America through my 3-Year-Old’s Eyes
We just arrived in Baltimore for my parents’ 50th anniversary celebration next weekend.
On Friday, on the way to the kosher grocery store in the Orthodox area, I thought it would be fun to play “Who sees a Jew?” with 3-year-old Yaakov. So I called out “Jew!” several times and pointed to men in kippahs and be-sheitled women driving minivans. But Yaakov wasn’t interested in my game. He’s seen Jews before.
Then yesterday, on Shabbat morning, my father and I walked over with the kids to a new playground, and Yaakov actually did see several things he’s never seen before.
As we headed up the block from my parent’s home, Yaakov suddenly stopped walking and pointed, “Look, it’s a girl mouse!”
“That’s not a mouse,” I corrected, “that is a squirrel. There are many of them in America.” Yaakov proceeded to point out every squirrel he saw along the way, “Look there’s another one!” But no matter how hard he tried, he didn’t manage to catch a single one.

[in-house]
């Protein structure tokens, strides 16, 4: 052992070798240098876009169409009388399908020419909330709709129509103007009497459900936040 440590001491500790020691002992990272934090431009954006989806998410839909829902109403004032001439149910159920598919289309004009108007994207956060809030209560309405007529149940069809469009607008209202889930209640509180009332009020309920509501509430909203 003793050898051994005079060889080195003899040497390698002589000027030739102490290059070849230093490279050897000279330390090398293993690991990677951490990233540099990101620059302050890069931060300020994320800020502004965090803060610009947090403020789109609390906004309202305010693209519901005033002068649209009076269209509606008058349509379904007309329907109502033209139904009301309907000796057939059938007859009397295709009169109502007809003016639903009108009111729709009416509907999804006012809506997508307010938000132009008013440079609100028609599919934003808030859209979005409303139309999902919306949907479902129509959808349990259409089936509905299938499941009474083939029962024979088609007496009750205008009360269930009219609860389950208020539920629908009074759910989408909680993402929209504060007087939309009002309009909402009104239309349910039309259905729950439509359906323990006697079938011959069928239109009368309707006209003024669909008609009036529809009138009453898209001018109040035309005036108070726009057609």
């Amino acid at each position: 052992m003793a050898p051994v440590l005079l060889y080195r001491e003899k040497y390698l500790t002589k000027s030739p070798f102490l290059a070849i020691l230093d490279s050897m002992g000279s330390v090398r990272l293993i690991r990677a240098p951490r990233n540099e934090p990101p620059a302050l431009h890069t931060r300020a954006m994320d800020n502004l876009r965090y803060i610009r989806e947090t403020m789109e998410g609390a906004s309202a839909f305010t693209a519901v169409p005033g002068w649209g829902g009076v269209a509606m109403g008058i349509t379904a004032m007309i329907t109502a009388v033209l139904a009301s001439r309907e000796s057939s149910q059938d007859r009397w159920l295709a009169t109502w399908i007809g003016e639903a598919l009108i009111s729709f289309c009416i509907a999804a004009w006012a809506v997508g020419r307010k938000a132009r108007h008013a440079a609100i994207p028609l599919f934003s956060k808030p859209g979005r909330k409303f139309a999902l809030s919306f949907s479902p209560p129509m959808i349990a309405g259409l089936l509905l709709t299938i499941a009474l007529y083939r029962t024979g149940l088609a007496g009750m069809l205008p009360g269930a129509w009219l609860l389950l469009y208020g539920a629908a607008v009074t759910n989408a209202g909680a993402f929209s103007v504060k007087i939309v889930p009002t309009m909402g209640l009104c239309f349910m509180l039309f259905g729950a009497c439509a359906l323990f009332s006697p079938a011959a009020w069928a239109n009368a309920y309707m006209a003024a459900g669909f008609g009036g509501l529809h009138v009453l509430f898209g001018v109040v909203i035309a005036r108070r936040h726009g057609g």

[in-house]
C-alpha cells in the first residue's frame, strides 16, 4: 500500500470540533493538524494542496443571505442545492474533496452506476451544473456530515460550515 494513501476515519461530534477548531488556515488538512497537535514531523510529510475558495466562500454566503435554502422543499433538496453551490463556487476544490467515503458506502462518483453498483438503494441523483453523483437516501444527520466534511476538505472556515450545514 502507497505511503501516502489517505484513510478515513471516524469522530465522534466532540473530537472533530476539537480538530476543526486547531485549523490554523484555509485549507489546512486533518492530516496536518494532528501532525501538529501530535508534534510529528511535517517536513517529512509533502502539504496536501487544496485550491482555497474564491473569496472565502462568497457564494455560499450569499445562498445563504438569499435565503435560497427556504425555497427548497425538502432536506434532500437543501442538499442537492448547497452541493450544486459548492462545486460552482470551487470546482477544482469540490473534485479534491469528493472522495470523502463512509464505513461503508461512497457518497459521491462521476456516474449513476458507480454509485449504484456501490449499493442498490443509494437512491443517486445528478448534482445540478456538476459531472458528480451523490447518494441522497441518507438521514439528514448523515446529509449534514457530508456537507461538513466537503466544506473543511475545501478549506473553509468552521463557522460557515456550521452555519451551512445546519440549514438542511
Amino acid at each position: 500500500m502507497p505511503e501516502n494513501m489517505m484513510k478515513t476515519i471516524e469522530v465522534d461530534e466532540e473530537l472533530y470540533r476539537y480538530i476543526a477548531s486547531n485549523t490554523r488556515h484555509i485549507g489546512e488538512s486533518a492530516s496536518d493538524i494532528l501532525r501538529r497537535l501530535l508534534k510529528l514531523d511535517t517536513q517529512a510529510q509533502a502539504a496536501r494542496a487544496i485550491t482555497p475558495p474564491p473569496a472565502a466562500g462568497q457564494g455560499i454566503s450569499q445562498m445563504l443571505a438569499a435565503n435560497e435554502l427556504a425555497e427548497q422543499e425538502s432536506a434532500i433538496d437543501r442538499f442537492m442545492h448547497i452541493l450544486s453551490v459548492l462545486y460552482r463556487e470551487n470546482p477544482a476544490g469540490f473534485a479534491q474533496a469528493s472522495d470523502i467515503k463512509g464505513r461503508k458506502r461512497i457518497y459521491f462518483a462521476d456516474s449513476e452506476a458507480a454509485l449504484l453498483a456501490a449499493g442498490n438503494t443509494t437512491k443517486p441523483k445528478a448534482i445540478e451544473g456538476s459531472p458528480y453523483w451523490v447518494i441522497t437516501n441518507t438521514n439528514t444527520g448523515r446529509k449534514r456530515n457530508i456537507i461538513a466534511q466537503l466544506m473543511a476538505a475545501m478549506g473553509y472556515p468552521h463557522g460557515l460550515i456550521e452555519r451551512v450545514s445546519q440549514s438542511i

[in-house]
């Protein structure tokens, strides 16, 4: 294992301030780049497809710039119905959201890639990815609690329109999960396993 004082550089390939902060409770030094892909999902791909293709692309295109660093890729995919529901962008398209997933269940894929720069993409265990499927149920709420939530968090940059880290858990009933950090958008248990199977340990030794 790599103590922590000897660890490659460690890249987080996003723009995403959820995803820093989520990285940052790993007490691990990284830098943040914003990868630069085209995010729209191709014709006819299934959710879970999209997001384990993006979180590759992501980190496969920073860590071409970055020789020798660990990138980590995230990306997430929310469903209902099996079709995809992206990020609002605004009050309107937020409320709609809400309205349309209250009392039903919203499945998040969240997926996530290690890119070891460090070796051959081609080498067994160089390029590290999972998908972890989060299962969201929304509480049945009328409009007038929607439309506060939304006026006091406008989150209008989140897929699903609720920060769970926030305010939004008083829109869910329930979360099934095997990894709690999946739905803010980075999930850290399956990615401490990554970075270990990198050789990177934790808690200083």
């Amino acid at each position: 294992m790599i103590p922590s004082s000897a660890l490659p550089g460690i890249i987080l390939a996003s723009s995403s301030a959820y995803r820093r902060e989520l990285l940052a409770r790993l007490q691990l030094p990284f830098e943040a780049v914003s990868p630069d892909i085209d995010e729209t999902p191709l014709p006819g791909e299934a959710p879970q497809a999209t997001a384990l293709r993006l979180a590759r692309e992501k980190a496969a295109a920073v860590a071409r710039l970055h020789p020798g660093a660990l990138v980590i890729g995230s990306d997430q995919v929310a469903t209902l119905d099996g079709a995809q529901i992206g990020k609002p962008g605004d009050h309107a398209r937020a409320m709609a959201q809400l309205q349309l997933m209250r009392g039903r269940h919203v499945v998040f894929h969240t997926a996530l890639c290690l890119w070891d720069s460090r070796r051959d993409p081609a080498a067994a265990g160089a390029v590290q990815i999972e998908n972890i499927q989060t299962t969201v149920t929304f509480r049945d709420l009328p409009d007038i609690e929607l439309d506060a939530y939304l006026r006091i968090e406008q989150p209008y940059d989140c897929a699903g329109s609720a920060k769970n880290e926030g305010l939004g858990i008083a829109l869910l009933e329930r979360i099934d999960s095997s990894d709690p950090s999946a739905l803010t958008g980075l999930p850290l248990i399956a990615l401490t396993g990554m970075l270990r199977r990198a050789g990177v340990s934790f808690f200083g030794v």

And then, halfway to the playground, again Yaakov stopped walking and pointed, “What is that?” “That, Yaakov, is a fire hydrant! If there is a fire, there is a lot of water in the hydrant so the firemen can put out the fire.” Yaakov thought that was cool, and he also discovered that hydrants are easier to catch than squirrels. The next one he saw, he gave it a big hug, exclaiming something I didn’t exactly catch about his hero, Fireman Sam.
But that was nothing compared to Yaakov’s excitement over that noisy thing we saw several men pushing across their yards. A lawn mower! “This cuts up leaves AND ants!” he declared with his new, characteristic “I-am-almost-4!” certainty.
Truth is, when I visit my parents, I like going to shul on Shabbat morning. And I had been a little disappointed that I had to spend this past Shabbat morning on little-boy duty. But in the end, Yaakov more than repaid me for my sacrifice. Opening my eyes to the special within the humdrum, the new within the old, which I pray, please G-d, will accompany me even further than the new playground and back.